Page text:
Flex testing is done the same way and also in our lab. In order to be sure of the boot’s flex, we have a custom-made robot that can flex test any ski boot and examine its flex pattern and general stiffness. If the boot is not flexing how we want it to, then we adjust the plastic thickness or material hardness or both to arrive at the right flex.
Quality is also incredibly important to us and we have very stringent durability standards. We’ve therefore created rigorous impact & endurance tests which are performed on boots at room temperature and also when completely frozen. These tests ensure that when we bring a boot to market, that it is built to last.
EB: Once the design work is finished and the testing is completed, how far are
you from an expected release date?
MM: We always begin with size 26, which is sample size for men. All design, development, and testing is completed on this size first, which is the bulk of our development time. “Green lighting” size 26 (from first idea to passing all of our tests) is about a 12-month process. The second size to be developed is 24, which is sample size for women, and the other sizes will be developed and tested over
the remaining 9-10 months.
EB: What’s the process in actually getting the boots made, can you explain about the various elements and give some detail on exactly how the plastic parts are made?
MM: In general, this is a very global process. To begin with, all Atomic ski boot product management and R&D is done in Altenmarkt, Austria. That means all of our ideation, CAD, benchmarking and prototype testing is done here. We take our ideas to the Montebelluna/Asolo area of Italy, which is home to generations of footwear design & manufacturing. It is in Italy where much of our aesthetic design takes place, where all prototyping happens and where many of the small components of the boot are made.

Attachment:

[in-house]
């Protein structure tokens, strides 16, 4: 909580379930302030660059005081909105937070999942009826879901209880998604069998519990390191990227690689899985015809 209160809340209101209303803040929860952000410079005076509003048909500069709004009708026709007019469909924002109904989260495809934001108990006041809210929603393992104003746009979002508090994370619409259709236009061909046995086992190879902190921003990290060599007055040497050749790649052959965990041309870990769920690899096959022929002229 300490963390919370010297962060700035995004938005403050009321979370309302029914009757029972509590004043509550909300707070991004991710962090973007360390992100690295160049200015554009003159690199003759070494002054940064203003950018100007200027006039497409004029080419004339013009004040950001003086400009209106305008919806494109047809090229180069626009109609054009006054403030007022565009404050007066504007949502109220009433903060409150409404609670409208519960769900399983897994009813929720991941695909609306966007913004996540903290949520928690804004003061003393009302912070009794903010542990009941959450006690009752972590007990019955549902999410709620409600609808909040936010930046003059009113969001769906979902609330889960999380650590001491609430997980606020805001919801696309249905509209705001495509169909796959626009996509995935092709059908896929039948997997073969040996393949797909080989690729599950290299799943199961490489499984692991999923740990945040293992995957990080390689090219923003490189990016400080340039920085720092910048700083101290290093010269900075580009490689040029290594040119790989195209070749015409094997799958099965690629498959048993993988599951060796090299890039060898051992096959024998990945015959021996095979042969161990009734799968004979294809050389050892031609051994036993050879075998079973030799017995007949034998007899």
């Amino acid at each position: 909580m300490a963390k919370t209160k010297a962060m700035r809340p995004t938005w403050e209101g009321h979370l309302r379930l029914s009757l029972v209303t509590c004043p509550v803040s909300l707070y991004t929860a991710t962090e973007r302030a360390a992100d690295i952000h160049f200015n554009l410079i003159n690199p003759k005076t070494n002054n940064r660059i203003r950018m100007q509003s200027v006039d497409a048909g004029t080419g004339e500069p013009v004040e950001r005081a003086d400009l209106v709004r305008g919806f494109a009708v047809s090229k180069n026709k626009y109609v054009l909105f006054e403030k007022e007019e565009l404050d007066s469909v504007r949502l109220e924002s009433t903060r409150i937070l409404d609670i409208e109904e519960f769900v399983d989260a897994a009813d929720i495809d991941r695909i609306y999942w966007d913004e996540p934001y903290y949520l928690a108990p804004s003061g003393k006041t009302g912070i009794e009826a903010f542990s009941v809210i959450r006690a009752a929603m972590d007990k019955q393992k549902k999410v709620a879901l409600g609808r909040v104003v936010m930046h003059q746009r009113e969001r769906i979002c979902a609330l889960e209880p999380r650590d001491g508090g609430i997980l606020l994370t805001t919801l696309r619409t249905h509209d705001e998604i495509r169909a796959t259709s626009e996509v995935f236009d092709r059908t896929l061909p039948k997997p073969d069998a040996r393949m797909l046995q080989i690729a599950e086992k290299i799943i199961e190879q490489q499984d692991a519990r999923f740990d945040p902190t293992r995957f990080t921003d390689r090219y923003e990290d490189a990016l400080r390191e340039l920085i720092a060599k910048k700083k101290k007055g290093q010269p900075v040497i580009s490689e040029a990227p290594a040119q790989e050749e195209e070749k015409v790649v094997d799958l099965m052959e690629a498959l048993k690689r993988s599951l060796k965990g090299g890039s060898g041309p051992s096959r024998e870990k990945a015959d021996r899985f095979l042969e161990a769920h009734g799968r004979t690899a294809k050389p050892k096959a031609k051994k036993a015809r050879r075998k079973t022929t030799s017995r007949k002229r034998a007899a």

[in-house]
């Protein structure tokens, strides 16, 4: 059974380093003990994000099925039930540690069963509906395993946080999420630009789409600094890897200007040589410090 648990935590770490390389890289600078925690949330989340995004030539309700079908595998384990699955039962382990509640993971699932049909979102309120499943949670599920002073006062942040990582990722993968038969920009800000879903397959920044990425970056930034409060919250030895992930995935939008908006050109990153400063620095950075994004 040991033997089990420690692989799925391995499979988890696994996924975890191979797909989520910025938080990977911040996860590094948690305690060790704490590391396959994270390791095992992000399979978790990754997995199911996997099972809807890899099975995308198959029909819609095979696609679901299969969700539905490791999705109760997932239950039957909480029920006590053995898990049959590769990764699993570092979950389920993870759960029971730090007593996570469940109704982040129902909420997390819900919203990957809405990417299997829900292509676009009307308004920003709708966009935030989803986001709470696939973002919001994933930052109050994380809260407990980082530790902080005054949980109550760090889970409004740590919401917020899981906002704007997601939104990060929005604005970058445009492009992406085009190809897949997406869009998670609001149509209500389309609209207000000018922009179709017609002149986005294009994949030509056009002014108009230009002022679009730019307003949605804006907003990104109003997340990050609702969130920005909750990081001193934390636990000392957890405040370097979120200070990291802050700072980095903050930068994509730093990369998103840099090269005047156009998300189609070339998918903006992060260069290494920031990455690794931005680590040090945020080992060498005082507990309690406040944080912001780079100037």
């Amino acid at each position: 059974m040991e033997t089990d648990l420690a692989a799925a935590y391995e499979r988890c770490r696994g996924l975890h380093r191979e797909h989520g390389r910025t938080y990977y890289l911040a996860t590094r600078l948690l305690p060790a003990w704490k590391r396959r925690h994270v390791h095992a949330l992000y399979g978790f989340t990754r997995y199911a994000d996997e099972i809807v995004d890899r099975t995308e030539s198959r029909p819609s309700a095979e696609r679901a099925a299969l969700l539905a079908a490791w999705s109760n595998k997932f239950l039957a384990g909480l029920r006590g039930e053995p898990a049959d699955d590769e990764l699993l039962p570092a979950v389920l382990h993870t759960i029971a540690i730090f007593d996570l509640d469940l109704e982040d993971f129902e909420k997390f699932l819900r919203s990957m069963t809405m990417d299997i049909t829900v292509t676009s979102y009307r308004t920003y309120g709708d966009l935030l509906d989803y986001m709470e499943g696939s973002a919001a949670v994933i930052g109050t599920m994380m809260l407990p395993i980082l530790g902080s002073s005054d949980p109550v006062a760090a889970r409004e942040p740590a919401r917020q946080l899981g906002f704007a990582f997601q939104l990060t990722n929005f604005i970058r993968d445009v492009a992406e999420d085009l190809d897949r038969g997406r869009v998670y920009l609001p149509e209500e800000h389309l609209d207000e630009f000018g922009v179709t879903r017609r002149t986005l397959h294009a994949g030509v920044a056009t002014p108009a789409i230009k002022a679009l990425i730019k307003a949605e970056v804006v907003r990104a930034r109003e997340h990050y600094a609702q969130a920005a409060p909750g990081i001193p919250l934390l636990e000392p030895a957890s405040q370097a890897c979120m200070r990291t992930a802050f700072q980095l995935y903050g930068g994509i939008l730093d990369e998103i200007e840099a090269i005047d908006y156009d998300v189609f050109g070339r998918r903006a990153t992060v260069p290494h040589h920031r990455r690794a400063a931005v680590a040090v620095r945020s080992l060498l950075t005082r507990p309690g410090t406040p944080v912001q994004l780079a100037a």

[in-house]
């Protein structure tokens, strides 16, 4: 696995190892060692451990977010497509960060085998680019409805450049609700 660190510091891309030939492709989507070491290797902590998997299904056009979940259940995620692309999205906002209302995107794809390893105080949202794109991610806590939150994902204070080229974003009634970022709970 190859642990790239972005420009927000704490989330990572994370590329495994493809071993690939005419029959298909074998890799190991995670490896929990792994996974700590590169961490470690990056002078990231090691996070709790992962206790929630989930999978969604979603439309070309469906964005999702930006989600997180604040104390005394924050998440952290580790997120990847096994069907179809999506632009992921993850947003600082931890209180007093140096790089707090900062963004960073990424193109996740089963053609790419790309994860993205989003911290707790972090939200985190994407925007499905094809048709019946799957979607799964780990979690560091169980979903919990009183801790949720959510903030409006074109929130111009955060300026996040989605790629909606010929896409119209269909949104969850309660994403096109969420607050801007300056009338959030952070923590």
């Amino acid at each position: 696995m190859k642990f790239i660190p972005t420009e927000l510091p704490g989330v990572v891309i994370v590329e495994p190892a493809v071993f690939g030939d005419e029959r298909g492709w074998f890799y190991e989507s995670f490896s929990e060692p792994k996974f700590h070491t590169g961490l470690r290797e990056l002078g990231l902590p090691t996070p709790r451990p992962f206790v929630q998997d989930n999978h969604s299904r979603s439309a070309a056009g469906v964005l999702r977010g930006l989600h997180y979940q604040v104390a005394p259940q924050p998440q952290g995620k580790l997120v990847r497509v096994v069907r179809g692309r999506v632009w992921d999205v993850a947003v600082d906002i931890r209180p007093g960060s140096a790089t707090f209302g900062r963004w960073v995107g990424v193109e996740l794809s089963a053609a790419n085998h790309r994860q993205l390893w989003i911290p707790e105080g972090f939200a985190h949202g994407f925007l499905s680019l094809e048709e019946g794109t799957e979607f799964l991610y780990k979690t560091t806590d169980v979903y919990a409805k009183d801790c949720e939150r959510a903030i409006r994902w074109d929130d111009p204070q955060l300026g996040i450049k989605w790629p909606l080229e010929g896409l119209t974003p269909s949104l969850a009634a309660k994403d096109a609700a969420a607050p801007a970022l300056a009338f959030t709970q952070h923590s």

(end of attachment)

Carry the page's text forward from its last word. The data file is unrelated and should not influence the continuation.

Ski boots are comprised of a lower shell, an upper cuff, buckles, power straps, grip pads and various small components such as cuff alignment hardware, screws, etc. All of these elements are made separately and often in different parts of the world. The aluminium moulds of the lower shells and upper cuffs (for each size) are made
in Italy and are transferred to our production facility in Romania. Romania is where our lower shells and upper cuffs are injected and also where our Hawx and Savor liners are handmade.
In order to make a lower shell or upper cuff, we need to inject melted plastic into a metal mould at an injection press. Injection presses are very large (up to 4m tall) and deliver up to 500 tons of closing force. The plastic begins as small, colourless pellets that get placed into a mixing station at the injection press, where a colouring agent is added. Once mixed, the plastic pellets pass into the melting area where everything is liquefied and then into the compression area of the press.
The liquid plastic is then forced into the mould cavity at 100-120 bar, which will fill the mould in about 10-20 seconds (depending on the plastic type). Once the mould is filled there is about a 30 second cooling time, then the mould can open, and the shells or cuffs can be removed and await assembly.
We also have a liner production facility in China where our touring and racing liners are handmade. Buckles, power straps, grip pads, cuff alignment and other metal hardware are all produced in Italy and then shipped to Romania, where the boots are ultimately assembled. From there, the boots are shipped to our main warehouse in Altenmarkt, Austria where they await to be transported to our premium retailers.